Psychology

Psychology

Psychology is defined as the science of behavior and conscious experience. Its domain ranges from the natural to the social sciences and includes such diverse topics as brain function, sensation and perception, learning and cognition, development, personality, and social behavior.

Program Objectives:

Undergraduates in psychology will display competence in the following areas:

  1. Basic Knowledge of the Major and Careers in Psychology: knowledge of departmental goals and degree requirements for psychology majors and about possible careers in and/or related to psychology.

  2. Psychological Knowledge: integration of knowledge and theories across topics within the domains of psychology.

  3. Skills in Psychological Science and Critical Thinking: competence in the conceptual and technical aspects related to psychological scientific inquiry (including information technology, computer applications, scientific methodology and analysis).  Ability to think critically about psychological knowledge and scientific methodology.

  4. Effective Communication:  in both oral and written form, about issues within the field of psychology.

  5. Appreciation for Individual Differences, Cultural Context, and Multiculturalism: knowledge pertaining to individual and cultural differences and their importance in community and public policy decisions, knowledge about how individuals and groups are influenced by the cultural context(s) in which they live.

Beyond the university's General Education Objectives, psychology students learn critical thinking and problem-solving skills by developing competence in the methods of scientific research, psychometric principles, and data analysis. They integrate and apply the theories and knowledge base from the various domains of psychology and develop a well-rounded view of psychology and its importance in understanding behavior. Psychology promotes an appreciation for individual and cultural differences, as well as ethical principles in decision-making. The study of psychology increases understanding of self and others and enables individuals to make informed judgments that strengthen community and public policy.

The major assists students in developing their skills in library research, scientific writing, public presentations, and computer applications. Psychology students are encouraged to participate in research projects and community practicums. They also become aware of the various career options related to the major. By providing a broad-based education and the aforementioned skills, the major prepares students for entry-level positions in business, government, and a wide range of human service positions. The major also prepares students for graduate education and careers in psychology as well as areas such as law and public service, medicine and health-related professions, business programs emphasizing organizational development and human resources, and seminary.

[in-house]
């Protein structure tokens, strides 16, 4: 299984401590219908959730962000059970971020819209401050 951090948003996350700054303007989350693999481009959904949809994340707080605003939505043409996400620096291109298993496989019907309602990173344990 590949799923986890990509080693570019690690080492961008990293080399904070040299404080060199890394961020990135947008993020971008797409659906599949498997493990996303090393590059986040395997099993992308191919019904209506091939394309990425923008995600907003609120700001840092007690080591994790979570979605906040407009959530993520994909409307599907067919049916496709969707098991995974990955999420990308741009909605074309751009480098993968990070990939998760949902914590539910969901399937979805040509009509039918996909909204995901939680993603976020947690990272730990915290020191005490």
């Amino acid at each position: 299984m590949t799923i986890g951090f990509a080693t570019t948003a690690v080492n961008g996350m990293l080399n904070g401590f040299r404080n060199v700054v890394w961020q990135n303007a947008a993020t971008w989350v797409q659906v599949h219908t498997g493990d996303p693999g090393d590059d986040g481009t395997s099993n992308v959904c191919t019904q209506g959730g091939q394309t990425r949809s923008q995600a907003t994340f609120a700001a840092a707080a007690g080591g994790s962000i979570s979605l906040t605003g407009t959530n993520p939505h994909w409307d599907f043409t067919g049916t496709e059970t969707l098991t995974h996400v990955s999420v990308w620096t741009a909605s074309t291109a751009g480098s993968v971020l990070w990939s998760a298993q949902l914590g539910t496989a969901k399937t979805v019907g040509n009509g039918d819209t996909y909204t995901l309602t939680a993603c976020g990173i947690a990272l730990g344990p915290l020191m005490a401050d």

Admission

Please contact the department to be admitted as a major or minor.

Bachelor of Arts or Bachelor of Science in Psychology

Required Courses

PSYC 1101Introduction to General Psychology (partially satisfies General Education Objective 6)3
PSYC 2201Careers in Psychology1
PSYC 2227Basic Statistics3
PSYC 3303Psychology Research Methods4
Total Hours11

Core Areas

Category 1: Select two of the following four courses:6
PSYC 2225Child Development3
PSYC 3301Abnormal Psychology I3
PSYC 3341Social Psychology3
PSYC 4401Theories of Personality3
Category 2: Select two of the following four courses: 6
PSYC 4431Behavioral Neuroscience I3
PSYC 4445Learning and Behavior3
PSYC 4446Cognitive Process3
PSYC 4472History of Psychology3

Elective Courses

  • Students may choose fifteen (15) elective credits, at least twelve (12) of which must be upper-division.
  • No more than nine (9) credits can come from PSYC 4483, Special Problems.
  • Students planning to apply to graduate school are encouraged to enroll in PSYC 4491, Senior Seminar, which offers opportunities for design and conduct of experiments, as well as additional training in writing. These students are also encouraged to take more classes from the core areas that will be counted as electives and will prepare them for graduate school.

Minor in Psychology

Required Courses

PSYC 1101Introduction to General Psychology (partially satisfies General Education Objective 6)3
PSYC 2227Basic Statistics3
PSYC 3303Psychology Research Methods4
Category 1: Select one of the following four courses: 3
PSYC 2225Child Development3
PSYC 3301Abnormal Psychology I3
PSYC 3341Social Psychology3
PSYC 4401Theories of Personality3
Category 2: Select one of the following four courses: 3
PSYC 4431Behavioral Neuroscience I3
PSYC 4445Learning and Behavior3
PSYC 4446Cognitive Process3
PSYC 4472History of Psychology3
Electives6
The student must take six additional elective credits in psychology

How to Read Course Descriptions

Courses

PSYC 1101 Introduction to General Psychology: 3 semester hours.

Introduction to the study of human behavior and mental processes, with emphases on history, theories, research methods and findings, and applications in psychology's major areas of study: biological, cognitive, learning, personality, social processes, developmental, and abnormal. Partially satisfies Objective 6 of the General Education Requirements. F, S

PSYC 2200 Child Abuse: 3 semester hours.

Investigation into the psychological and social factors which contribute to child abuse and neglect, and to their identification, treatment, and prevention. D

PSYC 2201 Careers in Psychology: 1 semester hour.

Provides psychology majors with the information and skills necessary to be successful and to pursue a career in psychology or a related field. F, S

PSYC 2205 Human Sexuality: 3 semester hours.